This is the complicated bit, and the one where I'm most dissatisfied with my answers.

Every substantial project involves more than one language. This website involves Haskell and a tiny bit of JavaScript. GHC involves Haskell, C, Make, Python, shell, C-- and Perl. Every non-Node web application involves at least two.

The simplest solution is to only consider the "majority" language. I threw that one away. The point is to offer advice about what to choose and in real projects you often have to choose more than one.

So we have the constraint that the model must handle multiple languages and that different projects may have different numbers of languages. Additionally, we'd like to account for which language is used in which component. Maybe it's bad to write your compiler in C, but good to write your RTS in C. Or Lua could be good for writing game logic but bad for renderers.

The variable number of features and the fact that they have no obvious numerical mapping puts us into the realm of machine learning algorithms. In particular, I intend to use an SVM. The non-empty set of component language pairs leads straightforwardly to a similarity metric. Projects with the same components in the same language are more similar to each other than those with the same components in different languages are more similar than projects with different components in different languages. I even found a paper on bag-of-tuples kernels. The other features have simple interpretations as dummies and reals.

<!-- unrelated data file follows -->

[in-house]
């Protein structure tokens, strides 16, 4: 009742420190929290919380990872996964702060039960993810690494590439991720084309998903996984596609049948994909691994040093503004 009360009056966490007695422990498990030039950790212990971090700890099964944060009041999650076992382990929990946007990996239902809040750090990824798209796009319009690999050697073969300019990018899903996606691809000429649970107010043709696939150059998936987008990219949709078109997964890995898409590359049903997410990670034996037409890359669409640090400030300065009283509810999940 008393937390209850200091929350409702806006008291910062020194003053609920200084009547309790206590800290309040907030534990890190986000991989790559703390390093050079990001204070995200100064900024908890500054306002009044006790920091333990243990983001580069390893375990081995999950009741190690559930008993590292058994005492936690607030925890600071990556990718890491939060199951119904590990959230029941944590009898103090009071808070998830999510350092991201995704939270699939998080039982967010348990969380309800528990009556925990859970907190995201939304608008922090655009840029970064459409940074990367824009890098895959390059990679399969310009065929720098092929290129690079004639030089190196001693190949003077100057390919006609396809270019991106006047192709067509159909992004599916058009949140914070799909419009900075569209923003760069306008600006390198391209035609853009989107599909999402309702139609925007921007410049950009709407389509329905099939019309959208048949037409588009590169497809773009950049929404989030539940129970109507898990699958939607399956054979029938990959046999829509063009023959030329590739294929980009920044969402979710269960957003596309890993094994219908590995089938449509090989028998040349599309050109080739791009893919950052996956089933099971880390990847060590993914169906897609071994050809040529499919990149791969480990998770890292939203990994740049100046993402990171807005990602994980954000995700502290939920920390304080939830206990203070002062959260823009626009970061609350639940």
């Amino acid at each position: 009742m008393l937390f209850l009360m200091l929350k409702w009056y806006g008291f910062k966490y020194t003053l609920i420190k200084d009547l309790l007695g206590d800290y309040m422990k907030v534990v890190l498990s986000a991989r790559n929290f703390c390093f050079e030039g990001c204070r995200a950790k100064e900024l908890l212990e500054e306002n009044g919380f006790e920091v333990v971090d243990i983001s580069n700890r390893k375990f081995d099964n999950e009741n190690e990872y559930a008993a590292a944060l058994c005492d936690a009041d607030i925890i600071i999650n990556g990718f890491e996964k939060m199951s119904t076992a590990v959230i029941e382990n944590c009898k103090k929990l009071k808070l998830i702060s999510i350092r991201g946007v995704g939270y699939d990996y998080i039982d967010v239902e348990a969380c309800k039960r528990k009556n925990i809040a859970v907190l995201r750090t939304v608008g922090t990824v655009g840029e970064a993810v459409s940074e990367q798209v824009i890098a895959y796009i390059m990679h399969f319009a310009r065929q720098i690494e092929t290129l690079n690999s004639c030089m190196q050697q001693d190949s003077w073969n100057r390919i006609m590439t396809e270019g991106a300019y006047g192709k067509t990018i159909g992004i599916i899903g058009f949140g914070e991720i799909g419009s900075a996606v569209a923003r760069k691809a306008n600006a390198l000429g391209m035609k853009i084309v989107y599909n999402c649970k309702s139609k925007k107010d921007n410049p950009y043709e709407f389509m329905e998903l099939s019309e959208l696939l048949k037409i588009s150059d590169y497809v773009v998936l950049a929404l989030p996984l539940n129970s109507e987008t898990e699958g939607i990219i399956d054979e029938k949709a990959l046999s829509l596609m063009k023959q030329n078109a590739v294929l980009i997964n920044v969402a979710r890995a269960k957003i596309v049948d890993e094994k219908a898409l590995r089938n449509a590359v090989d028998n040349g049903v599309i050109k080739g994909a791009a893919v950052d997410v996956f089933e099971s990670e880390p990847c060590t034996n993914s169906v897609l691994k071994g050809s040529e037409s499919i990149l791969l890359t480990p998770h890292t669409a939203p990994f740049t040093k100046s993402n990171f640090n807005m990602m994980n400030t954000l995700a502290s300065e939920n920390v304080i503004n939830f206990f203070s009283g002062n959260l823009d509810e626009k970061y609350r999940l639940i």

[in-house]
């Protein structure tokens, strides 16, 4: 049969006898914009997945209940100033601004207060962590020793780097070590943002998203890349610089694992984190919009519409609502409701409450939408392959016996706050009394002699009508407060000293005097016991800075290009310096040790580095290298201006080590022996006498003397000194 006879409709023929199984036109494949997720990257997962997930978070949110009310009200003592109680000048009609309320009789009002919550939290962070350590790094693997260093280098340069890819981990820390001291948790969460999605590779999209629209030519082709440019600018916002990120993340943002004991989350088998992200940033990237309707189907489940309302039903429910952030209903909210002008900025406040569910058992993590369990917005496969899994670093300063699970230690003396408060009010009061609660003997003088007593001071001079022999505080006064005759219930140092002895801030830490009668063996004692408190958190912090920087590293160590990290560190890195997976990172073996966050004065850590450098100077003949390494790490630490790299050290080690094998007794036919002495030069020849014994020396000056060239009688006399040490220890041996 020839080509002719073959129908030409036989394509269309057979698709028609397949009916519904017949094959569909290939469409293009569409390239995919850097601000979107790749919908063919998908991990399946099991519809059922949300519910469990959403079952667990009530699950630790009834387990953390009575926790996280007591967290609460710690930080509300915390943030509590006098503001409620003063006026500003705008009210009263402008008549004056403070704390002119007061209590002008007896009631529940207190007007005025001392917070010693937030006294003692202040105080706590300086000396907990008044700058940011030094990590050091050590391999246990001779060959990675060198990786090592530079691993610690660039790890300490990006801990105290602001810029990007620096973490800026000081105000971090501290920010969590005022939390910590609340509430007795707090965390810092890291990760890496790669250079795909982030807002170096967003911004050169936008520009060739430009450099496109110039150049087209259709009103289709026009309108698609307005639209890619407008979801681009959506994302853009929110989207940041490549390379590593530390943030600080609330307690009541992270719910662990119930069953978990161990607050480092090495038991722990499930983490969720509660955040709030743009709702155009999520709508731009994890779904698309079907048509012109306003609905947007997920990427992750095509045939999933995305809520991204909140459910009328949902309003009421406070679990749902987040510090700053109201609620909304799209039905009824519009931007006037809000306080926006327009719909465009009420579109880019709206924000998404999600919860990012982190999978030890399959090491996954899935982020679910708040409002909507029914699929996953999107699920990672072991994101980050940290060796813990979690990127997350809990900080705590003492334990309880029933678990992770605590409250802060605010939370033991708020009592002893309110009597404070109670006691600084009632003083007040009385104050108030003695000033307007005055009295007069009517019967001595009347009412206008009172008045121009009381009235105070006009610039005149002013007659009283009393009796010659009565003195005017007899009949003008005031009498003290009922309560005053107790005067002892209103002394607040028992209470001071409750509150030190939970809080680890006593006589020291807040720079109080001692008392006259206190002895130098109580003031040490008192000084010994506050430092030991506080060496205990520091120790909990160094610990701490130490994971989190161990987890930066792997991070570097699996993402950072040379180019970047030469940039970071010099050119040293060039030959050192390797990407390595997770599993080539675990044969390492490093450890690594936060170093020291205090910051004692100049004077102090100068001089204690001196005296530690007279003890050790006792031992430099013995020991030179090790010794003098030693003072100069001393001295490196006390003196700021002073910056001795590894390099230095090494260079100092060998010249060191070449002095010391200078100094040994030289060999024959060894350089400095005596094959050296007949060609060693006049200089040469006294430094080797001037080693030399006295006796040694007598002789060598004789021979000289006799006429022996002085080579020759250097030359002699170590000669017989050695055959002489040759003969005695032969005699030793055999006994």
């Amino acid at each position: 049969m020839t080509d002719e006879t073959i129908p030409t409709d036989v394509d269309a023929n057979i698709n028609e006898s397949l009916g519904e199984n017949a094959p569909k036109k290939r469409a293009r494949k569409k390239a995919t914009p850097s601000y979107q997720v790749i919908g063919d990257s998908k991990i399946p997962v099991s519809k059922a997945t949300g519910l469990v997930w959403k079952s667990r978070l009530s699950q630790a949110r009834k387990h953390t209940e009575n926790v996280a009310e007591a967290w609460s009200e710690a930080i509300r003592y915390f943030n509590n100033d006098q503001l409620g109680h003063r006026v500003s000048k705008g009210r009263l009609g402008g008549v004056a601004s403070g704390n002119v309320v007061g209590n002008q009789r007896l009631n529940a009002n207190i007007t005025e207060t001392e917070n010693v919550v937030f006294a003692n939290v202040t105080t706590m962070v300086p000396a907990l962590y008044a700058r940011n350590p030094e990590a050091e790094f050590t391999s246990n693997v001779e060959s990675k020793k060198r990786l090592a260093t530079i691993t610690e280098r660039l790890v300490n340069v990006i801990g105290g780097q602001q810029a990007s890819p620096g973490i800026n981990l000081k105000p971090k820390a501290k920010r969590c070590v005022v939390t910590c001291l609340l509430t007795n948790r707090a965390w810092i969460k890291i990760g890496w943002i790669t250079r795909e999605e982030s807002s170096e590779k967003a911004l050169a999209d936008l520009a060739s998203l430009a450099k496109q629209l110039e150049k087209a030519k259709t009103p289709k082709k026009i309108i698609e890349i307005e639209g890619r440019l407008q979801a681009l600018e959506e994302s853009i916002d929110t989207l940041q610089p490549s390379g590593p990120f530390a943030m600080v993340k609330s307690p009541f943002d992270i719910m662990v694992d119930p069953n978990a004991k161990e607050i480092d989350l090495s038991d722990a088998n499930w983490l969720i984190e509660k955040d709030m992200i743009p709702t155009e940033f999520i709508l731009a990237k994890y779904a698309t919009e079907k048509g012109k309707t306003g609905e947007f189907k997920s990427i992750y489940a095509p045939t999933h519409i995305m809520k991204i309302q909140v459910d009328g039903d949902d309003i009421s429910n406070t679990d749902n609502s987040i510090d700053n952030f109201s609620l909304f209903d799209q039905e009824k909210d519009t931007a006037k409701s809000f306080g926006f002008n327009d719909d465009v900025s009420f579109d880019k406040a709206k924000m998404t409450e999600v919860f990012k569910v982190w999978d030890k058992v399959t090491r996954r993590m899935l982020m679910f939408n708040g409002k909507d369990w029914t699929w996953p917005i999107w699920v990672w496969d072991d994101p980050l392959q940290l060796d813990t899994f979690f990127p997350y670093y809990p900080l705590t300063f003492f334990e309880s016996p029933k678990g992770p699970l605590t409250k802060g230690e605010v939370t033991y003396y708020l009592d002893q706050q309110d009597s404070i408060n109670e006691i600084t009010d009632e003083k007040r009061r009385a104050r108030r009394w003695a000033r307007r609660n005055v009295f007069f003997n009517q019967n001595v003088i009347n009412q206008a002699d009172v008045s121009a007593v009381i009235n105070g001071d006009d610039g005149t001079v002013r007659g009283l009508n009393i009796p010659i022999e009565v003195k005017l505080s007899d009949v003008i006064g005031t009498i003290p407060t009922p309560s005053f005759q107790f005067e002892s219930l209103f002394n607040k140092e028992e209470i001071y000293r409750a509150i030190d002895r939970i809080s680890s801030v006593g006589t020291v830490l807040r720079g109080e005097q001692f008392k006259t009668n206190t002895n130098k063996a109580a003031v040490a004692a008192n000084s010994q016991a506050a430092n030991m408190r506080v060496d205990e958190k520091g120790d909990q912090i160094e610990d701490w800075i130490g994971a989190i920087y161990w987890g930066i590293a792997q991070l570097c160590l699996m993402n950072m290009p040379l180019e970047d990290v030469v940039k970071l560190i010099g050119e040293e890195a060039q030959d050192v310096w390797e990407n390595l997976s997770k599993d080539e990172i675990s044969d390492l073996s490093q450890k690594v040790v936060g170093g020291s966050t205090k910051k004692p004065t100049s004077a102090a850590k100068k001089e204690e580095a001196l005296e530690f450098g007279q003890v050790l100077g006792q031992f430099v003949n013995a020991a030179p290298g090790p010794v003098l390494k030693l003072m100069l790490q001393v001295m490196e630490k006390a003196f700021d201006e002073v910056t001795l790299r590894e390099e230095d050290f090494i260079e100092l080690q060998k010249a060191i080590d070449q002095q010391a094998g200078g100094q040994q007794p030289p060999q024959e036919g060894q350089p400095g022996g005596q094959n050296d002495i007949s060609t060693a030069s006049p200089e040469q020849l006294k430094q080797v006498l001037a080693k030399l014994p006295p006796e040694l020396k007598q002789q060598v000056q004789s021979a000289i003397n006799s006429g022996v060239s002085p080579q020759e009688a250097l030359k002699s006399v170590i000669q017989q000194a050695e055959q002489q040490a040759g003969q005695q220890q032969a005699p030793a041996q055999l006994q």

Using an SVM over a more typical statistical technique makes some substantial sacrifices. First, complexity: I'm designing something in a field I just started learning about and there are plenty of opportunities to get it wrong. Second is interpretability: I won't be able to say things like "Using Go makes programs 30% better as compared to Java on average". Such statements are pretty vacuous anyway though. We're limited to specific hypotheticals. Third is statistical significance: SVMs don't give p-values or confidence intervals.

I think I have decent answers to the first and third problems. Posting things like this and using cross validation will help prevent me from fooling myself with a bad model. Bootstrapping can provide confidence intervals, though there are several methods to choose from. The second problem is, as I said, kind of dumb. However, for this to be useful it has to give advice. Me coming up with some hypotheticals manually and dynamically generating ones based on user input would be nice but may be too computationally expensive if we're running 10,000 samples for bootstrapping.


As I said in the introduction, I's appreciate feedback. I'd like to be proven wrong as soon as possible. Leave a comment or especially if you're interested in collaborating.

As an aside, I'm looking for progamming work. If you or your company is looking for someone, particularly if the work involves programming language design and impementation, get in touch. It needs to be in Portland, remote, or cool enough that I'd want to move. My resume is here.